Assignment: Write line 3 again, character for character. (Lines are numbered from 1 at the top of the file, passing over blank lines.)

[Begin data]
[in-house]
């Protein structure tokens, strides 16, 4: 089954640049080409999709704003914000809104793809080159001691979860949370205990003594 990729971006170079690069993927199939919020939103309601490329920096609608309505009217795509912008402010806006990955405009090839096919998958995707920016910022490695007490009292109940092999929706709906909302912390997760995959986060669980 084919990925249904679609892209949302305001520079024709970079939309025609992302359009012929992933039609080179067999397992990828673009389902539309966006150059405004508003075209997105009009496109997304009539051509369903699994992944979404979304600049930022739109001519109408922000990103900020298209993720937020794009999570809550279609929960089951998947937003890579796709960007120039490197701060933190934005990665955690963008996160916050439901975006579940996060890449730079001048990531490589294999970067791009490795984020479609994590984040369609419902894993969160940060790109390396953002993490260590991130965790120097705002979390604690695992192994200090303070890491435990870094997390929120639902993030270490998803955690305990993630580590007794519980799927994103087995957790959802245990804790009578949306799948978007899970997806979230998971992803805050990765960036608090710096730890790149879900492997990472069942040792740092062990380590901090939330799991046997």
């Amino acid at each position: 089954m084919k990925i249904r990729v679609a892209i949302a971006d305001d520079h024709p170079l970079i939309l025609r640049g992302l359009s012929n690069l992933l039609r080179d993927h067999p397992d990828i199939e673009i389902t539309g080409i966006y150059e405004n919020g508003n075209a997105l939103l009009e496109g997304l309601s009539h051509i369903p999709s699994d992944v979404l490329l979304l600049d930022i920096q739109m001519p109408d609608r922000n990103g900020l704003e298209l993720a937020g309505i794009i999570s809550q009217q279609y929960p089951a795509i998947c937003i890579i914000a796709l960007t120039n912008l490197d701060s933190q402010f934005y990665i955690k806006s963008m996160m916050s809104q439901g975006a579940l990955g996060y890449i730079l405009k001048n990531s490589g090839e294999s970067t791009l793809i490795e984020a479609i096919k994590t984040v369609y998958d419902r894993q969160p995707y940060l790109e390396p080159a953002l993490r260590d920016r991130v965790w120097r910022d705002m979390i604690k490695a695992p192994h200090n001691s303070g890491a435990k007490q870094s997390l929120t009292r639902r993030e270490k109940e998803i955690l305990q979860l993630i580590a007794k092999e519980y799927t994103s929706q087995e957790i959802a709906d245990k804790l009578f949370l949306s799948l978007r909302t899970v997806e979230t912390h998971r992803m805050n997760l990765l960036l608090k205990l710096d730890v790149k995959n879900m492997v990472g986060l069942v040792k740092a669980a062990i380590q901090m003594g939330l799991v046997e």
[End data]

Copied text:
């Amino acid at each position: 089954m084919k990925i249904r990729v679609a892209i949302a971006d305001d520079h024709p170079l970079i939309l025609r640049g992302l359009s012929n690069l992933l039609r080179d993927h067999p397992d990828i199939e673009i389902t539309g080409i966006y150059e405004n919020g508003n075209a997105l939103l009009e496109g997304l309601s009539h051509i369903p999709s699994d992944v979404l490329l979304l600049d930022i920096q739109m001519p109408d609608r922000n990103g900020l704003e298209l993720a937020g309505i794009i999570s809550q009217q279609y929960p089951a795509i998947c937003i890579i914000a796709l960007t120039n912008l490197d701060s933190q402010f934005y990665i955690k806006s963008m996160m916050s809104q439901g975006a579940l990955g996060y890449i730079l405009k001048n990531s490589g090839e294999s970067t791009l793809i490795e984020a479609i096919k994590t984040v369609y998958d419902r894993q969160p995707y940060l790109e390396p080159a953002l993490r260590d920016r991130v965790w120097r910022d705002m979390i604690k490695a695992p192994h200090n001691s303070g890491a435990k007490q870094s997390l929120t009292r639902r993030e270490k109940e998803i955690l305990q979860l993630i580590a007794k092999e519980y799927t994103s929706q087995e957790i959802a709906d245990k804790l009578f949370l949306s799948l978007r909302t899970v997806e979230t912390h998971r992803m805050n997760l990765l960036l608090k205990l710096d730890v790149k995959n879900m492997v990472g986060l069942v040792k740092a669980a062990i380590q901090m003594g939330l799991v046997e």